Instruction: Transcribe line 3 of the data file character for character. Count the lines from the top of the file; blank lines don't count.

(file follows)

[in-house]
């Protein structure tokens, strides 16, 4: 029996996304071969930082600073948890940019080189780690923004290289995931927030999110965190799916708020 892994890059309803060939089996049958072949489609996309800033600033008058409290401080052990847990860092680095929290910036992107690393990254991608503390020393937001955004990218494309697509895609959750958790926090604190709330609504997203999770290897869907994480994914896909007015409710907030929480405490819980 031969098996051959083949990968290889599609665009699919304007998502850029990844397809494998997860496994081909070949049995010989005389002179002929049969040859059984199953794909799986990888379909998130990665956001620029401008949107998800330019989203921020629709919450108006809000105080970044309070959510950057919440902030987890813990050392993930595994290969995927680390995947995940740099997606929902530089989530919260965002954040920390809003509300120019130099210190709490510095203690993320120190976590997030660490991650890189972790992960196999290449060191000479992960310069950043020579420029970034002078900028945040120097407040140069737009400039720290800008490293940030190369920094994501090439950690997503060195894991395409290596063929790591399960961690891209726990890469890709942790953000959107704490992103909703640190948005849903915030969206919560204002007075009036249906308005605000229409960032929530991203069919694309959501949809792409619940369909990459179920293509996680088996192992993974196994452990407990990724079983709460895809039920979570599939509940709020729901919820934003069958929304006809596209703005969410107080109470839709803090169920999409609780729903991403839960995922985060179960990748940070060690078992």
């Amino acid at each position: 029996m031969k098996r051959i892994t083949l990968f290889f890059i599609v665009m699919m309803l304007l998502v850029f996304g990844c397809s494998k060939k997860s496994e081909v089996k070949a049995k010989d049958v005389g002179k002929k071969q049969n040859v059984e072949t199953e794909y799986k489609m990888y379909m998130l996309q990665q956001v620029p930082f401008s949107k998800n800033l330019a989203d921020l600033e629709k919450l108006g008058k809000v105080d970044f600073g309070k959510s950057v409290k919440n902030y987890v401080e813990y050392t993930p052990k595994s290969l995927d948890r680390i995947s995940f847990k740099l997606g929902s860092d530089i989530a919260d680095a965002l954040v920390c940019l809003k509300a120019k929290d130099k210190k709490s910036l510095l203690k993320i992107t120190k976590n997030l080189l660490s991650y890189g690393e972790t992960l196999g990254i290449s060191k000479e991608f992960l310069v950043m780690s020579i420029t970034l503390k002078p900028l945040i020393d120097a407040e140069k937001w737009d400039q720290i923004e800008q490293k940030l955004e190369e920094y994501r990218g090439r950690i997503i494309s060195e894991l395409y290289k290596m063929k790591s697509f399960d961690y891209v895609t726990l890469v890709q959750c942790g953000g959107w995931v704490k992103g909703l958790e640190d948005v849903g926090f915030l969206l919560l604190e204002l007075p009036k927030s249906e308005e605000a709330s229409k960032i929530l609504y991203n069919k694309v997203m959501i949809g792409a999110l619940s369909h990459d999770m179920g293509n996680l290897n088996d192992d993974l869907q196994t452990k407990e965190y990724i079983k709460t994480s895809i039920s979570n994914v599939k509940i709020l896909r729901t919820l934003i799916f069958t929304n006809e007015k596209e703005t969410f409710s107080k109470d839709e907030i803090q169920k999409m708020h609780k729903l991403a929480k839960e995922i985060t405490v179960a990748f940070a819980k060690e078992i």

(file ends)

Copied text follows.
């Amino acid at each position: 029996m031969k098996r051959i892994t083949l990968f290889f890059i599609v665009m699919m309803l304007l998502v850029f996304g990844c397809s494998k060939k997860s496994e081909v089996k070949a049995k010989d049958v005389g002179k002929k071969q049969n040859v059984e072949t199953e794909y799986k489609m990888y379909m998130l996309q990665q956001v620029p930082f401008s949107k998800n800033l330019a989203d921020l600033e629709k919450l108006g008058k809000v105080d970044f600073g309070k959510s950057v409290k919440n902030y987890v401080e813990y050392t993930p052990k595994s290969l995927d948890r680390i995947s995940f847990k740099l997606g929902s860092d530089i989530a919260d680095a965002l954040v920390c940019l809003k509300a120019k929290d130099k210190k709490s910036l510095l203690k993320i992107t120190k976590n997030l080189l660490s991650y890189g690393e972790t992960l196999g990254i290449s060191k000479e991608f992960l310069v950043m780690s020579i420029t970034l503390k002078p900028l945040i020393d120097a407040e140069k937001w737009d400039q720290i923004e800008q490293k940030l955004e190369e920094y994501r990218g090439r950690i997503i494309s060195e894991l395409y290289k290596m063929k790591s697509f399960d961690y891209v895609t726990l890469v890709q959750c942790g953000g959107w995931v704490k992103g909703l958790e640190d948005v849903g926090f915030l969206l919560l604190e204002l007075p009036k927030s249906e308005e605000a709330s229409k960032i929530l609504y991203n069919k694309v997203m959501i949809g792409a999110l619940s369909h990459d999770m179920g293509n996680l290897n088996d192992d993974l869907q196994t452990k407990e965190y990724i079983k709460t994480s895809i039920s979570n994914v599939k509940i709020l896909r729901t919820l934003i799916f069958t929304n006809e007015k596209e703005t969410f409710s107080k109470d839709e907030i803090q169920k999409m708020h609780k729903l991403a929480k839960e995922i985060t405490v179960a990748f940070a819980k060690e078992i």